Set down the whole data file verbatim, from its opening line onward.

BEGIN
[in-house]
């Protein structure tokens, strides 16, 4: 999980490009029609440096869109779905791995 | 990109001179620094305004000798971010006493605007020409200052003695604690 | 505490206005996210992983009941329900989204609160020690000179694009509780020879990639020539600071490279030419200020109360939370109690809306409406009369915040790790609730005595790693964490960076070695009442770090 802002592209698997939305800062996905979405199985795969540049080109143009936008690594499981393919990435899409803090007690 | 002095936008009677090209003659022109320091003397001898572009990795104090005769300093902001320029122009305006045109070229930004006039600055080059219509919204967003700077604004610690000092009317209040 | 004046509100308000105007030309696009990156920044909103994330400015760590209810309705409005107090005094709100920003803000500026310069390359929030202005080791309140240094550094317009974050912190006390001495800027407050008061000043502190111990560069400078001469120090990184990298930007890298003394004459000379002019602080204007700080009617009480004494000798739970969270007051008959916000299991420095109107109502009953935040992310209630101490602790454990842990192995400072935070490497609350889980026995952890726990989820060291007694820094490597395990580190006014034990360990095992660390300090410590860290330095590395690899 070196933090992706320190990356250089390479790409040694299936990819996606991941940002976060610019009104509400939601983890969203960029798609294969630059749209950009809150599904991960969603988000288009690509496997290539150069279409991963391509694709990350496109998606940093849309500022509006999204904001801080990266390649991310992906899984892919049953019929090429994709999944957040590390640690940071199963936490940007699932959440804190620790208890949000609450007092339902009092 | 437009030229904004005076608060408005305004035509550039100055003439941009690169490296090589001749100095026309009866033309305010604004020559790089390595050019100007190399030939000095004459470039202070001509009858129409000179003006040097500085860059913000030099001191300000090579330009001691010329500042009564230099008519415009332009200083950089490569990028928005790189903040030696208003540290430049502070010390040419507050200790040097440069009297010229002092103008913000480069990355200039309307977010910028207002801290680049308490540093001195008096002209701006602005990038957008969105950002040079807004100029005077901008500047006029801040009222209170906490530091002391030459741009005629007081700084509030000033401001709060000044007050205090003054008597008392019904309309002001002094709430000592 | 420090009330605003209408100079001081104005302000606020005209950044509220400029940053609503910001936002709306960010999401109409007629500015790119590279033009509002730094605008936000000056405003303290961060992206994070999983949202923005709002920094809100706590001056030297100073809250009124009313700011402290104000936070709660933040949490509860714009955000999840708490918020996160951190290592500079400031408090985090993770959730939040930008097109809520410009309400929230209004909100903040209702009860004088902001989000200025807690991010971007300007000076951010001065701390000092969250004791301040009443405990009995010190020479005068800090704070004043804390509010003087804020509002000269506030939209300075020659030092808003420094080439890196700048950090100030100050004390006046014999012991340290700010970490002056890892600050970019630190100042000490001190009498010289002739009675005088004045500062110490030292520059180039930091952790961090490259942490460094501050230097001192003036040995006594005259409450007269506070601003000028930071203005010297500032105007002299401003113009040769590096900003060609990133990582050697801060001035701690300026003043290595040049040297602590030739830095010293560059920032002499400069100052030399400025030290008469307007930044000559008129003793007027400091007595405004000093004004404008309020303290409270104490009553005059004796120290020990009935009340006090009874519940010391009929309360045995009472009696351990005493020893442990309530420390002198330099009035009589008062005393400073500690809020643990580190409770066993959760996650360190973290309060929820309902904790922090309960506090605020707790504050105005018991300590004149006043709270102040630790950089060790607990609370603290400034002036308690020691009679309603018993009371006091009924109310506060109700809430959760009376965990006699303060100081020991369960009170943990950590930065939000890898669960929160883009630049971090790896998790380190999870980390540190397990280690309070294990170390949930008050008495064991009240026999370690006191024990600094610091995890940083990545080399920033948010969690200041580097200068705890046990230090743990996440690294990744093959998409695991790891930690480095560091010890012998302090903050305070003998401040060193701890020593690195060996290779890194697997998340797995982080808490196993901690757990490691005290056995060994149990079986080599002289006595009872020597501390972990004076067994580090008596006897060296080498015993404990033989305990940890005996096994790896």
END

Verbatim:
[in-house]
């Protein structure tokens, strides 16, 4: 999980490009029609440096869109779905791995 | 990109001179620094305004000798971010006493605007020409200052003695604690 | 505490206005996210992983009941329900989204609160020690000179694009509780020879990639020539600071490279030419200020109360939370109690809306409406009369915040790790609730005595790693964490960076070695009442770090 802002592209698997939305800062996905979405199985795969540049080109143009936008690594499981393919990435899409803090007690 | 002095936008009677090209003659022109320091003397001898572009990795104090005769300093902001320029122009305006045109070229930004006039600055080059219509919204967003700077604004610690000092009317209040 | 004046509100308000105007030309696009990156920044909103994330400015760590209810309705409005107090005094709100920003803000500026310069390359929030202005080791309140240094550094317009974050912190006390001495800027407050008061000043502190111990560069400078001469120090990184990298930007890298003394004459000379002019602080204007700080009617009480004494000798739970969270007051008959916000299991420095109107109502009953935040992310209630101490602790454990842990192995400072935070490497609350889980026995952890726990989820060291007694820094490597395990580190006014034990360990095992660390300090410590860290330095590395690899 070196933090992706320190990356250089390479790409040694299936990819996606991941940002976060610019009104509400939601983890969203960029798609294969630059749209950009809150599904991960969603988000288009690509496997290539150069279409991963391509694709990350496109998606940093849309500022509006999204904001801080990266390649991310992906899984892919049953019929090429994709999944957040590390640690940071199963936490940007699932959440804190620790208890949000609450007092339902009092 | 437009030229904004005076608060408005305004035509550039100055003439941009690169490296090589001749100095026309009866033309305010604004020559790089390595050019100007190399030939000095004459470039202070001509009858129409000179003006040097500085860059913000030099001191300000090579330009001691010329500042009564230099008519415009332009200083950089490569990028928005790189903040030696208003540290430049502070010390040419507050200790040097440069009297010229002092103008913000480069990355200039309307977010910028207002801290680049308490540093001195008096002209701006602005990038957008969105950002040079807004100029005077901008500047006029801040009222209170906490530091002391030459741009005629007081700084509030000033401001709060000044007050205090003054008597008392019904309309002001002094709430000592 | 420090009330605003209408100079001081104005302000606020005209950044509220400029940053609503910001936002709306960010999401109409007629500015790119590279033009509002730094605008936000000056405003303290961060992206994070999983949202923005709002920094809100706590001056030297100073809250009124009313700011402290104000936070709660933040949490509860714009955000999840708490918020996160951190290592500079400031408090985090993770959730939040930008097109809520410009309400929230209004909100903040209702009860004088902001989000200025807690991010971007300007000076951010001065701390000092969250004791301040009443405990009995010190020479005068800090704070004043804390509010003087804020509002000269506030939209300075020659030092808003420094080439890196700048950090100030100050004390006046014999012991340290700010970490002056890892600050970019630190100042000490001190009498010289002739009675005088004045500062110490030292520059180039930091952790961090490259942490460094501050230097001192003036040995006594005259409450007269506070601003000028930071203005010297500032105007002299401003113009040769590096900003060609990133990582050697801060001035701690300026003043290595040049040297602590030739830095010293560059920032002499400069100052030399400025030290008469307007930044000559008129003793007027400091007595405004000093004004404008309020303290409270104490009553005059004796120290020990009935009340006090009874519940010391009929309360045995009472009696351990005493020893442990309530420390002198330099009035009589008062005393400073500690809020643990580190409770066993959760996650360190973290309060929820309902904790922090309960506090605020707790504050105005018991300590004149006043709270102040630790950089060790607990609370603290400034002036308690020691009679309603018993009371006091009924109310506060109700809430959760009376965990006699303060100081020991369960009170943990950590930065939000890898669960929160883009630049971090790896998790380190999870980390540190397990280690309070294990170390949930008050008495064991009240026999370690006191024990600094610091995890940083990545080399920033948010969690200041580097200068705890046990230090743990996440690294990744093959998409695991790891930690480095560091010890012998302090903050305070003998401040060193701890020593690195060996290779890194697997998340797995982080808490196993901690757990490691005290056995060994149990079986080599002289006595009872020597501390972990004076067994580090008596006897060296080498015993404990033989305990940890005996096994790896």